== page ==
Helen’s journey to renowned film producer
Class of 1966 graduate, Helen Leake AM, has explored numerous avenues on her journey through life. From computer programming to setting up the inaugural Seymour Old Clothes Shop, a stint as CEO of the South Australian Film Corporation to running a successful production company for 30 years, Helen’s rich life experience has fostered her creative prowess and invigorated her rise to become a pivotal figure in the Australian film industry.
Helen fondly describes her time at Seymour as a: broad and encouraging environment in which to learn.
Her passion for mathematics and the instilled optimism from her school days drew her to computer programming, a job that took her to the United Kingdom for some years.
Returning home in 1972, Helen began an Arts degree with a double major in politics and psychology. It was at Flinders University that the self-professed cinema lover quickly assimilated and befriended film students, many of whom would go on to become great South Australian directors, producers and eventually colleagues.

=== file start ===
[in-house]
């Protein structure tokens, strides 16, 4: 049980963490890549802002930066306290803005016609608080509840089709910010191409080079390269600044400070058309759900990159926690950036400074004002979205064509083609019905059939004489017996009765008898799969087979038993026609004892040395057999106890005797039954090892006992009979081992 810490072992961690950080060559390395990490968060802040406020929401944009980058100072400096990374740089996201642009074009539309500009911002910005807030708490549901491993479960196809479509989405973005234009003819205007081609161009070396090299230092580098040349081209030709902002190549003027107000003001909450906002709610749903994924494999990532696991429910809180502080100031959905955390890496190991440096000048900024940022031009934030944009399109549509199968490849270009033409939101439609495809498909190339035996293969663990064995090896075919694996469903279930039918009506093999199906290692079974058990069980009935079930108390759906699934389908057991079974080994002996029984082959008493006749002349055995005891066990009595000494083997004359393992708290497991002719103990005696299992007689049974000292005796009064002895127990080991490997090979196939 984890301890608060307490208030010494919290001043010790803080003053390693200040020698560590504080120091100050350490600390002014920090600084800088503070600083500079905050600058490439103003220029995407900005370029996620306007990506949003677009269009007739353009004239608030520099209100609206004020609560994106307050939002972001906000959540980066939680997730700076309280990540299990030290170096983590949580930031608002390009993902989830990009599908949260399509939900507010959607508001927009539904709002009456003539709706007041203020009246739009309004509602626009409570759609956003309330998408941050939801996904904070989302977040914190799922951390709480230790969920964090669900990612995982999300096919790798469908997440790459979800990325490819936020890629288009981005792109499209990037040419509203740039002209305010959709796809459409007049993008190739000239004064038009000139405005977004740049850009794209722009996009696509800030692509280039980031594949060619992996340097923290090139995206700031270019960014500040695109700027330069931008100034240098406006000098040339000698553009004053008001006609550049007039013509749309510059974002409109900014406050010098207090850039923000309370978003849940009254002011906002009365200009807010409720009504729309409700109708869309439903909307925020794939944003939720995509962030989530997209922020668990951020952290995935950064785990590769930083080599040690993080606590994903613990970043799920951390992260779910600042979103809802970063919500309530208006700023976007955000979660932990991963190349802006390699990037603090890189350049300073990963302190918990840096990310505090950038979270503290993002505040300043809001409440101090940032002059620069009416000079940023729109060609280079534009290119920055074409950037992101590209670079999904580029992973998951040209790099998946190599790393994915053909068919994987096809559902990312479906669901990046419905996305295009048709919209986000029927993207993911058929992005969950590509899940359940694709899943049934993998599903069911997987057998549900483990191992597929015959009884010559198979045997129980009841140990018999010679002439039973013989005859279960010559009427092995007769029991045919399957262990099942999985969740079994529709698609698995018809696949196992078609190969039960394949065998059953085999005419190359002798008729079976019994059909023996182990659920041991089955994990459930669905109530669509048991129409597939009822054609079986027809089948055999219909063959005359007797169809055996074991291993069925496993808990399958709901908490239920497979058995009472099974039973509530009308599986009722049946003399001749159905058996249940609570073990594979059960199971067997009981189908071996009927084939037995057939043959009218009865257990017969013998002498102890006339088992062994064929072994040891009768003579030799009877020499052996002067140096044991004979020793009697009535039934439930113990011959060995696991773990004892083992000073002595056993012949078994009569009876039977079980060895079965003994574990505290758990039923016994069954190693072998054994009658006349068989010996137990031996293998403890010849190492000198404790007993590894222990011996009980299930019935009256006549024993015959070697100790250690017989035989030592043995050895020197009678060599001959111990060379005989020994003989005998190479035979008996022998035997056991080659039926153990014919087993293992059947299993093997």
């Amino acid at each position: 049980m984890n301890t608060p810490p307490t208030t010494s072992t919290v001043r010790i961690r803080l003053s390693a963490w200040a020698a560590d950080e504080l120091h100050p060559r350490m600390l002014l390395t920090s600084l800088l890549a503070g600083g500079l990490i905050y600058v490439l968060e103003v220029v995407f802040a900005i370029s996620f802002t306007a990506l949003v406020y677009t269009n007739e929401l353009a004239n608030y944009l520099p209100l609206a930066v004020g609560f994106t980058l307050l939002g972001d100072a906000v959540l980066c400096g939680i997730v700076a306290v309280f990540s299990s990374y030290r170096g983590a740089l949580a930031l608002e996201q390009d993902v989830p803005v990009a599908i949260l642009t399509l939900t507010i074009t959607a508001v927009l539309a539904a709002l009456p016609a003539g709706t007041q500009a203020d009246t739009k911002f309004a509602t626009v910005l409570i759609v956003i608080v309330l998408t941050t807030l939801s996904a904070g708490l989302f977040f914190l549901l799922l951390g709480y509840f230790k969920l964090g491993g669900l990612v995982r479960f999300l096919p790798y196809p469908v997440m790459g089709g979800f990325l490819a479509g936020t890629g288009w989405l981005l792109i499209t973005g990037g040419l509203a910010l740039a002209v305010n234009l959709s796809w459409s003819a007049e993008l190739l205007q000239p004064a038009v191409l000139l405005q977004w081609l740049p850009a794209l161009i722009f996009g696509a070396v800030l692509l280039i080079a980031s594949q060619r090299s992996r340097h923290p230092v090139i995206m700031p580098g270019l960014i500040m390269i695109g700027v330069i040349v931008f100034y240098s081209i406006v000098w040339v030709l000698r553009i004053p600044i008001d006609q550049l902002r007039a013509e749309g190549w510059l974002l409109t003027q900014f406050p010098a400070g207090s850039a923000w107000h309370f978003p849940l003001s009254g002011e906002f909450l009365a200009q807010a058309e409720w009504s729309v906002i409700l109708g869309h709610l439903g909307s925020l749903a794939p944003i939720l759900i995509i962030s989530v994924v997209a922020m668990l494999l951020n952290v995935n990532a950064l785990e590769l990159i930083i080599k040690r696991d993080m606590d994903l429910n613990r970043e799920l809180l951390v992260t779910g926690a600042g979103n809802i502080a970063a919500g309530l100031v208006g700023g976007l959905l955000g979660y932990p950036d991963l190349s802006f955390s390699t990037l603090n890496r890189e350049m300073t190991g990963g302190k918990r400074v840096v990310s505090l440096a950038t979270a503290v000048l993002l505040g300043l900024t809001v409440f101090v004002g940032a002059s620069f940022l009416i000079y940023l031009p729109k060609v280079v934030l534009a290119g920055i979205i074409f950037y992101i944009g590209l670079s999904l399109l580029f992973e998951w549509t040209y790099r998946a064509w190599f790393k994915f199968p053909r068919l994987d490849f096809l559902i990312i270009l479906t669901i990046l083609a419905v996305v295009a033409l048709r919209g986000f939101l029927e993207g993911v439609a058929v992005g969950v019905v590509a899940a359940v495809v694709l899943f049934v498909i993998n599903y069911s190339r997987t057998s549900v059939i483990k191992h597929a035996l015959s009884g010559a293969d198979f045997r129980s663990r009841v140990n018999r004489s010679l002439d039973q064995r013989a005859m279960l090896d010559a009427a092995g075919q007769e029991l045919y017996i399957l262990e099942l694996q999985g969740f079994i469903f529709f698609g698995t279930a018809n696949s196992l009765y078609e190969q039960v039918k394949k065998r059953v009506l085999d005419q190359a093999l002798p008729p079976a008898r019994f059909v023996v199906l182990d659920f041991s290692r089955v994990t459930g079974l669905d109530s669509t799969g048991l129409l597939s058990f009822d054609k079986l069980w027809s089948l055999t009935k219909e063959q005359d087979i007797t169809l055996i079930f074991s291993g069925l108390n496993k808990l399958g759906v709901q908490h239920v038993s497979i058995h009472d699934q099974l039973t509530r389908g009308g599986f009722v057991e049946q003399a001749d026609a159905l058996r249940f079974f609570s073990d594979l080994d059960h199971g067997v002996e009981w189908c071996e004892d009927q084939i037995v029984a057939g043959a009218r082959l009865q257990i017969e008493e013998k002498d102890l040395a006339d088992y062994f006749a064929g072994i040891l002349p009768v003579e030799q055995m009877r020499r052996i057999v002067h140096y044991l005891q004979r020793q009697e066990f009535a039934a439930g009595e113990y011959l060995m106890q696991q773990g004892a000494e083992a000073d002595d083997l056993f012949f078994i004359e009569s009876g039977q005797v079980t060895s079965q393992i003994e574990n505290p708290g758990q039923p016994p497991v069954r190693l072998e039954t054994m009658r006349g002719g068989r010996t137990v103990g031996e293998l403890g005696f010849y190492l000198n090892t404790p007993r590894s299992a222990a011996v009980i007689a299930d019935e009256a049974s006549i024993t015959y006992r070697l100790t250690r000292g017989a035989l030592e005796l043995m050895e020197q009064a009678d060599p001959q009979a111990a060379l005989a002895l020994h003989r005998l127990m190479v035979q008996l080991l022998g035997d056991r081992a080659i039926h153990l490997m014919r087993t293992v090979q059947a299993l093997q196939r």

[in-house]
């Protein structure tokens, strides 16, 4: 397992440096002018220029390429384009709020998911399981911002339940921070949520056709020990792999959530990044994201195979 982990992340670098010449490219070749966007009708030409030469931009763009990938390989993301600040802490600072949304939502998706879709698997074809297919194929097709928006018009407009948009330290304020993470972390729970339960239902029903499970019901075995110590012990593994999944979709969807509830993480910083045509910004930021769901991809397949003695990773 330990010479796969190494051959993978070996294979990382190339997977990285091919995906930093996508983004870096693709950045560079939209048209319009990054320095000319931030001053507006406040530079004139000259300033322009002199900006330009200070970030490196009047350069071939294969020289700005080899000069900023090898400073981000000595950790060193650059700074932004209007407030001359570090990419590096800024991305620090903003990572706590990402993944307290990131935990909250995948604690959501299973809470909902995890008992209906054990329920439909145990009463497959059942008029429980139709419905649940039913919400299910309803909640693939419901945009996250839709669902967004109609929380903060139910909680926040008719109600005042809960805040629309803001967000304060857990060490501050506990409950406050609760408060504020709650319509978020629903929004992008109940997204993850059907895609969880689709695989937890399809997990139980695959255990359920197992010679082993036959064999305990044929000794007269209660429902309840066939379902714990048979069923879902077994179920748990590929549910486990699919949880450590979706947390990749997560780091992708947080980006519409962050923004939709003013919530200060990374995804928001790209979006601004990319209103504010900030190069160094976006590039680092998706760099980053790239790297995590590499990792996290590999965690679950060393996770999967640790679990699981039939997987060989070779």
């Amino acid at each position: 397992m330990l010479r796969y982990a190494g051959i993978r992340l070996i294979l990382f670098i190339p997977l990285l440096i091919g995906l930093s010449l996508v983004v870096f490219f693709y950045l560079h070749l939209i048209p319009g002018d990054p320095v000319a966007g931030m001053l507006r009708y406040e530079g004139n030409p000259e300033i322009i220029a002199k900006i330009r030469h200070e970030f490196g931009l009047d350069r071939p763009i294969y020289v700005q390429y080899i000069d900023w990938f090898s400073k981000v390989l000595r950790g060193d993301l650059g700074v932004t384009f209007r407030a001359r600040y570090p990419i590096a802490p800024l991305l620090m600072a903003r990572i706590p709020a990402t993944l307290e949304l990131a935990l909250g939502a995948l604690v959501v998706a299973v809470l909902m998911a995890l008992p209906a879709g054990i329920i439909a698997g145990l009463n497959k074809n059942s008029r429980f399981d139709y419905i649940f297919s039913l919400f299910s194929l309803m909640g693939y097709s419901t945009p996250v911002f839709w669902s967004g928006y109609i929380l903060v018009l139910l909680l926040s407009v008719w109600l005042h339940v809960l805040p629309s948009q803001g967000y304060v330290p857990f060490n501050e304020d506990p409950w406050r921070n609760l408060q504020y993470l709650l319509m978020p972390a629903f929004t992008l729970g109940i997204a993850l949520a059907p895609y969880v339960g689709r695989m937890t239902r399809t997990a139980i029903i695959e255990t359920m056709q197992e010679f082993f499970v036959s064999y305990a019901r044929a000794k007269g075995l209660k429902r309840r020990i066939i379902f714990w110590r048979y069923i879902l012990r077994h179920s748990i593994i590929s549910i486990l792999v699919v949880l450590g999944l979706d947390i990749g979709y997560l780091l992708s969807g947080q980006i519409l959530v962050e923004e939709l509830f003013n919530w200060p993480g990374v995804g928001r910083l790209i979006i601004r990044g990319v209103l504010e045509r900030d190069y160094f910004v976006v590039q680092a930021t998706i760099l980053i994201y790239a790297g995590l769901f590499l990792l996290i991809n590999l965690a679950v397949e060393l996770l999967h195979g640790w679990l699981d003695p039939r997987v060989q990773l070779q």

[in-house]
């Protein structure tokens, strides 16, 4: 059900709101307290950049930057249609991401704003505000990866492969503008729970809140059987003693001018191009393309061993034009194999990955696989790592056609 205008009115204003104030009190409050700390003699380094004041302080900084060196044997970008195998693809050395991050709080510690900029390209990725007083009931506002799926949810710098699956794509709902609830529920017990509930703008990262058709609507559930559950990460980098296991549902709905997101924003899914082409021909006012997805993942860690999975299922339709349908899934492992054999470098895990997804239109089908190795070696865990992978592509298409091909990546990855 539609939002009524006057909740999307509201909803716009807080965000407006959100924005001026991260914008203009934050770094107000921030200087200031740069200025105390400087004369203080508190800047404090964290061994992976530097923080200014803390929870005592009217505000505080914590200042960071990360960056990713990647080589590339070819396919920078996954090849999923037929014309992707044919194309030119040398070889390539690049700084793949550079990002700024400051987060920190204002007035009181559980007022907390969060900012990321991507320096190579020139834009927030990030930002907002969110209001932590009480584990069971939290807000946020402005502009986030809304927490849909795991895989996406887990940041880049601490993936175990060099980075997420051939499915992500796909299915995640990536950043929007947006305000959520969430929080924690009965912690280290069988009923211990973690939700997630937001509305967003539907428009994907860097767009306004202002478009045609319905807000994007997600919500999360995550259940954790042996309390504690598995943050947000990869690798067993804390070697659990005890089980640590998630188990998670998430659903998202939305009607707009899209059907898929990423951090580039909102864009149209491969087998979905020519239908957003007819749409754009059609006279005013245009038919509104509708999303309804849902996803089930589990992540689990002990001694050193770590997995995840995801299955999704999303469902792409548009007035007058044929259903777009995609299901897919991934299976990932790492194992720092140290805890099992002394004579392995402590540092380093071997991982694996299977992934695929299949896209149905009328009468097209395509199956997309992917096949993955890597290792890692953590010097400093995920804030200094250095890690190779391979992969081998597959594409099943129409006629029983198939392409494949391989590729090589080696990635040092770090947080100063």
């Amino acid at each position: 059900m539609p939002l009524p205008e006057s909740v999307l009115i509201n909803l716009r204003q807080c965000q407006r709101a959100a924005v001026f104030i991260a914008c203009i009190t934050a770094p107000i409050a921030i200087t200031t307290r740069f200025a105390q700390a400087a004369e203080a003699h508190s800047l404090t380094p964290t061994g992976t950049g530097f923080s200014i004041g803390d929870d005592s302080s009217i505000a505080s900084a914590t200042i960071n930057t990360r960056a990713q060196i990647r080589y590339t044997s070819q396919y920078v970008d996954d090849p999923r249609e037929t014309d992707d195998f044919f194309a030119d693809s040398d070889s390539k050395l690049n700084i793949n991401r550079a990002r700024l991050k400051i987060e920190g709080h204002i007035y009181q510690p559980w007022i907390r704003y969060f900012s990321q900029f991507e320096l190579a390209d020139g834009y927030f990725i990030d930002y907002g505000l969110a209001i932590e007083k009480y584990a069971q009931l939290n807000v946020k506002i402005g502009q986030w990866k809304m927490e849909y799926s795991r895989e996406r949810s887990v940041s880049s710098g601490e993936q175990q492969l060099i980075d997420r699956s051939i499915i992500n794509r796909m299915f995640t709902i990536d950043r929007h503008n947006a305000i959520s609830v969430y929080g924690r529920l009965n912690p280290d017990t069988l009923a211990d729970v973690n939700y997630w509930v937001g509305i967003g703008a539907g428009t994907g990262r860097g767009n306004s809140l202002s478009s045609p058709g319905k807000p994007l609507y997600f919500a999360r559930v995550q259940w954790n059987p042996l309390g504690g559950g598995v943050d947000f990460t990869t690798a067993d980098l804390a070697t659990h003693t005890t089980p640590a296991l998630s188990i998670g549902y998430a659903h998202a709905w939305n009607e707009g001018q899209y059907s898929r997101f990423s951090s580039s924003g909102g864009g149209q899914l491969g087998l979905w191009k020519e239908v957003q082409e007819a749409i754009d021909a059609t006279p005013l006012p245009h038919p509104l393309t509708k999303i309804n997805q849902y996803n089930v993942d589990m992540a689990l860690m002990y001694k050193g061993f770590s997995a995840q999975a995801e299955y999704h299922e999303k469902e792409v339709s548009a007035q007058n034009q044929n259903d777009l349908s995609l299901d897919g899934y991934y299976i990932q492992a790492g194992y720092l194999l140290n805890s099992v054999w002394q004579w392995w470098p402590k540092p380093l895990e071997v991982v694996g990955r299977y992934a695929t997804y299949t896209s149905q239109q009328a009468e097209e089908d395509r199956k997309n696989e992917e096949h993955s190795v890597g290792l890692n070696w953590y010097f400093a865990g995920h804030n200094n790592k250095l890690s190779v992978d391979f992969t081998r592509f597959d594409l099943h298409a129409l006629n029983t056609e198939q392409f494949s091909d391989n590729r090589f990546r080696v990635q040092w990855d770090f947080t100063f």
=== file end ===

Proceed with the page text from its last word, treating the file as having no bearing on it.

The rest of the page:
After several years of living in Jakarta, Indonesia, and starting a family of four children, Helen moved into the film industry in the early ’90s. She attributes her success as a creative producer to the rich background of business experience, computer skills, travel and, especially, raising children. Helen is now one of Australia’s most accomplished creative producers.
Comparing each new film to a start-up business, Helen considers her work extremely hard, but tremendously rewarding, only made possible by combining the many talented people who work in the industry.
Currently the director of Dancing Road Productions, a small selection of Helen’s vast array of accolades includes production credits for Black and White, a quintessential South Australian story, collaborating with acting royalty Russell Crowe and having her films featured at over thirty prestigious film festivals.
As someone with such rich life experience, Helen’s advice is invaluable. Succinctly, Helen recommends that the students of today, whatever they do, should do it well, because you will use that knowledge and those skills in unexpected ways. Helen says: Be open to change and opportunity – and best of luck!